‘De zondvloed’ van Adam Tooze uitgebaggerd

De Eerste Wereldoorlog heeft diepe sporen nagelaten. Veel van de huidige staatsgrenzen in Oost-Europa – van Finland tot Roemenië – werden vastgelegd tijdens of kort na de Grote Oorlog. De Oktoberrevolutie en de Balfour-verklaring dateren van november 1917. En dan zwijgen we nog over het Sykes-Picotverdrag uit 1916, dat Syrië en Irak verdeelde.

Op het eerste zicht lijken de gevolgen van de Eerste Wereldoorlog simpel. In het Verdrag van Versailles krijgt Duitsland de schuld van de oorlog. De verliezer wordt tot zware herstelbetalingen gedwongen. Daaruit volgt dan onvermijdelijk de Tweede Wereldoorlog, waarin Duitsland het opnieuw opneemt tegen de Britten, Fransen, Russen en Amerikanen.

De werkelijkheid is echter veel genuanceerder. De oppervlakkige analyse hierboven verklaart bijvoorbeeld niet waarom Italië en Japan – overwinnaars in de Eerste Wereldoorlog – in de Tweede Wereldoorlog de kant van Duitsland kiezen.

Perspectief en verhaal

In zijn boek De zondvloed bestudeert geschiedenisprofessor Adam Tooze de relaties tussen de grootmachten in de periode 1916-1931. Continue reading “‘De zondvloed’ van Adam Tooze uitgebaggerd”

Can we avoid another financial crisis?

Can we avoid another financial crisis? Ten years after the Global Financial Crisis (GFC), we’ll hear the opinions of countless pundits about the likelihood of a new crisis. However, few commenters will be able to answer the question as profoundly as professor Steve Keen. Keen elaborated his views in the 2017 book with the appropriate title Can we avoid another financial crisis? Continue reading “Can we avoid another financial crisis?”

The Magic of Money

This is a review of a book written over 50 years ago by a central banker.

Based on that introduction, even most finance geeks will probably think “boring!” or “irrelevant!”. Until you learn it has Nazis, hyperinflation and the Nuremberg trials in it. And those are not even the interesting parts. Continue reading “The Magic of Money”

Books on money and banking: a classification

Let’s say you want to read a book about money and banking. What options do you have?

As it turns out, quite a few. Here’s my classification of the literature into six broad themes. The discussion is limited to books that deal with banking and the monetary system. I don’t cover the popular genre of personal finance books that tell the reader how to invest or how to minimize taxes. The books mentioned in this post are illustrations of categories. They should not be interpreted as endorsements. Continue reading “Books on money and banking: a classification”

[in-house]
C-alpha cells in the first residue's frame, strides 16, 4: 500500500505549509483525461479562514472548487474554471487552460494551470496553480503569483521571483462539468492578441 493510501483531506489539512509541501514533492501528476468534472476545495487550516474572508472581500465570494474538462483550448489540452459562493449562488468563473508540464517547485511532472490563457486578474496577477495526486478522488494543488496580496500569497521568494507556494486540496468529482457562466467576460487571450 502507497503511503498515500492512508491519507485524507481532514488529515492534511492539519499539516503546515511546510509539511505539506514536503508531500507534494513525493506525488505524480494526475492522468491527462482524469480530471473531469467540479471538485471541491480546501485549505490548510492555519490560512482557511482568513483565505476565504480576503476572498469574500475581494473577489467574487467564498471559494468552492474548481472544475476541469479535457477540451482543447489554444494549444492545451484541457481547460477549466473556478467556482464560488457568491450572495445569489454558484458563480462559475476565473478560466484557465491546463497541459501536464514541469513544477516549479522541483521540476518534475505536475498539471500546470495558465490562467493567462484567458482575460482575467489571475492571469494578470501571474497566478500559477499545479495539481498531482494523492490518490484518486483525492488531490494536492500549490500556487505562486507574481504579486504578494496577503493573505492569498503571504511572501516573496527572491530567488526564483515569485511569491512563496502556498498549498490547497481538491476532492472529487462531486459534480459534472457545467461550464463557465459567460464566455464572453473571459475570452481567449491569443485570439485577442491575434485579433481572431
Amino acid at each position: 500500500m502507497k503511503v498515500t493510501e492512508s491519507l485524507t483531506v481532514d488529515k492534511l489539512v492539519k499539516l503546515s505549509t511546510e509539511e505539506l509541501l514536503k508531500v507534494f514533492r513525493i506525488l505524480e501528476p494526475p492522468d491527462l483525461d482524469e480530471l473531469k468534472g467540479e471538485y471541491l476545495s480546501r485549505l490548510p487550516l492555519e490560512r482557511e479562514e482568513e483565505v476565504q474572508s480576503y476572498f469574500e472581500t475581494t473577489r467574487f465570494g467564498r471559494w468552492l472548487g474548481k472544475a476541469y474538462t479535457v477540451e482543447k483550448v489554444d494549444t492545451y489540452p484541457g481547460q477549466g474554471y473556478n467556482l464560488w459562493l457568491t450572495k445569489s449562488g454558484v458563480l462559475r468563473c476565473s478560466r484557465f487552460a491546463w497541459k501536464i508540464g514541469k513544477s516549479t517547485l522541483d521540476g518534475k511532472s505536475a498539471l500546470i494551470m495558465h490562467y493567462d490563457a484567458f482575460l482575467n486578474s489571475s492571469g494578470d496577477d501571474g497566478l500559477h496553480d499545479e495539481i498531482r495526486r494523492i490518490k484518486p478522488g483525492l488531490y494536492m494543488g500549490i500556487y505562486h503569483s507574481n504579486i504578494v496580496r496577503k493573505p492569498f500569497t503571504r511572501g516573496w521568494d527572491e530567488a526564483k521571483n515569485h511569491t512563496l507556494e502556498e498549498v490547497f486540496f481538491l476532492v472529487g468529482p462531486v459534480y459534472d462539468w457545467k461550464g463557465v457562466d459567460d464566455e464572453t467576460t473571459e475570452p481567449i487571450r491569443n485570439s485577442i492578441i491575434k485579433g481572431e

My favorite finance and economics podcasts

Podcasts – radio shows you can download – are a great medium when you’re driving, in the gym, or cooking dinner.

Here is my current top four podcasts that deal with money and economics in general. For each series, I’ve picked one episode that I enjoyed a lot. Continue reading “My favorite finance and economics podcasts”

Blog highlights of 2016

When I started my blog, I worried that there wouldn’t be enough interesting topics to write about on a regular basis. I was wrong…

Politically, 2016 was the year of Brexit and Donald “Mr. Brexit” Trump.

If you read one single article by me, let it be How to win votes.

Written shortly after the Brexit referendum, it anticipated what the mainstream media ‘discovered’ following the election of Trump. Including fake news, the role of hackers, online bubbles, demographic voting blocks, elite rejection of election results…

Rereading my piece What voters like about Trump, I can say that I covered all relevant aspects months before Trump’s victory forced the Belgian press to take him seriously. And I pointed out the backlash against social justice warriors which is also happening in Europe, e.g. due to their crusade against Zwarte Piet (note that my post was written in June!).

By clicking on the Trump tag, you can find more posts on Trump’s presidential campaign and the reaction of the press.

On finance and economics, I have written long posts on central banking, such as

How central banks influence interest rates by quantitative easing

Helicopter money part I, part II and part III

Central bank liabilities and profits

Furthermore, some economic posts exposed the errors of tenured professors. They should read my upcoming book!

The book I’m writing is a kind of Finance for dummies1. I need about one more month of editing before I can send it to a publisher. Check my blog in 2017 for updates on when it will be released. You can also follow me on Twitter.

There is nothing about Trump in my book, so his haters will also like it!